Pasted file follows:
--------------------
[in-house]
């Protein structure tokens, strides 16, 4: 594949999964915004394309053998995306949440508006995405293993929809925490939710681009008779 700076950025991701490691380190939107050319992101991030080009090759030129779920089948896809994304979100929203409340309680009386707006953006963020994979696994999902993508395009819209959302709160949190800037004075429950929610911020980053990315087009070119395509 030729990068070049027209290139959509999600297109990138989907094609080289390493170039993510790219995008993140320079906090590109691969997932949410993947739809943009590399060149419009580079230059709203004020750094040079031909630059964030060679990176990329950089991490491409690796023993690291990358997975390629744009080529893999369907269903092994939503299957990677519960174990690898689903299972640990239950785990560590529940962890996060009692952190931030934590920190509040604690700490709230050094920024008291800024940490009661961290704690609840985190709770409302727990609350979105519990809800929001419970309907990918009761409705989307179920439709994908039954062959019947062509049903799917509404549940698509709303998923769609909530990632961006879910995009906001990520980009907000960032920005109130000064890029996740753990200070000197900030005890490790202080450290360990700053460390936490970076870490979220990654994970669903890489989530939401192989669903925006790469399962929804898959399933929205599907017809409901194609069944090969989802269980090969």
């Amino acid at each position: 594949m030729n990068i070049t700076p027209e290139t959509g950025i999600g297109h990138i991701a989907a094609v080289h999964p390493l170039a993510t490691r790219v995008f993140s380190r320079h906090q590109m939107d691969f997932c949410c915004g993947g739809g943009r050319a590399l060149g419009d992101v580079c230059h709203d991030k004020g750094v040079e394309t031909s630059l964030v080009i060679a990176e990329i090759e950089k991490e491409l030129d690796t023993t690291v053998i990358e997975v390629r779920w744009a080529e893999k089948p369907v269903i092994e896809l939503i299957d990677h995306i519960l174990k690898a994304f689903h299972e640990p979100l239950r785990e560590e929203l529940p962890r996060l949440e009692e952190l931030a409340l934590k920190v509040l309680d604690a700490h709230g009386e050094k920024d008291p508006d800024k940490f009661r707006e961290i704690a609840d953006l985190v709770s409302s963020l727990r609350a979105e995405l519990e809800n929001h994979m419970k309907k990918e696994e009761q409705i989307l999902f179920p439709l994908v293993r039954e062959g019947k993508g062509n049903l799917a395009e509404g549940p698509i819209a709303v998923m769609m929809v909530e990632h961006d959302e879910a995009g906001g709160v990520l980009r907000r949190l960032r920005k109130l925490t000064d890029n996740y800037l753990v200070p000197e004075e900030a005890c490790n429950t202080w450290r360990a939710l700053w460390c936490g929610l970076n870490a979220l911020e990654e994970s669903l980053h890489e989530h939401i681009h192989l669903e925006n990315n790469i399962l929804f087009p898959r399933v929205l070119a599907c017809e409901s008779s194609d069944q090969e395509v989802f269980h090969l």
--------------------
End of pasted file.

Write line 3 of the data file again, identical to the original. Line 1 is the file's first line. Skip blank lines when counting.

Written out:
């Amino acid at each position: 594949m030729n990068i070049t700076p027209e290139t959509g950025i999600g297109h990138i991701a989907a094609v080289h999964p390493l170039a993510t490691r790219v995008f993140s380190r320079h906090q590109m939107d691969f997932c949410c915004g993947g739809g943009r050319a590399l060149g419009d992101v580079c230059h709203d991030k004020g750094v040079e394309t031909s630059l964030v080009i060679a990176e990329i090759e950089k991490e491409l030129d690796t023993t690291v053998i990358e997975v390629r779920w744009a080529e893999k089948p369907v269903i092994e896809l939503i299957d990677h995306i519960l174990k690898a994304f689903h299972e640990p979100l239950r785990e560590e929203l529940p962890r996060l949440e009692e952190l931030a409340l934590k920190v509040l309680d604690a700490h709230g009386e050094k920024d008291p508006d800024k940490f009661r707006e961290i704690a609840d953006l985190v709770s409302s963020l727990r609350a979105e995405l519990e809800n929001h994979m419970k309907k990918e696994e009761q409705i989307l999902f179920p439709l994908v293993r039954e062959g019947k993508g062509n049903l799917a395009e509404g549940p698509i819209a709303v998923m769609m929809v909530e990632h961006d959302e879910a995009g906001g709160v990520l980009r907000r949190l960032r920005k109130l925490t000064d890029n996740y800037l753990v200070p000197e004075e900030a005890c490790n429950t202080w450290r360990a939710l700053w460390c936490g929610l970076n870490a979220l911020e990654e994970s669903l980053h890489e989530h939401i681009h192989l669903e925006n990315n790469i399962l929804f087009p898959r399933v929205l070119a599907c017809e409901s008779s194609d069944q090969e395509v989802f269980h090969l």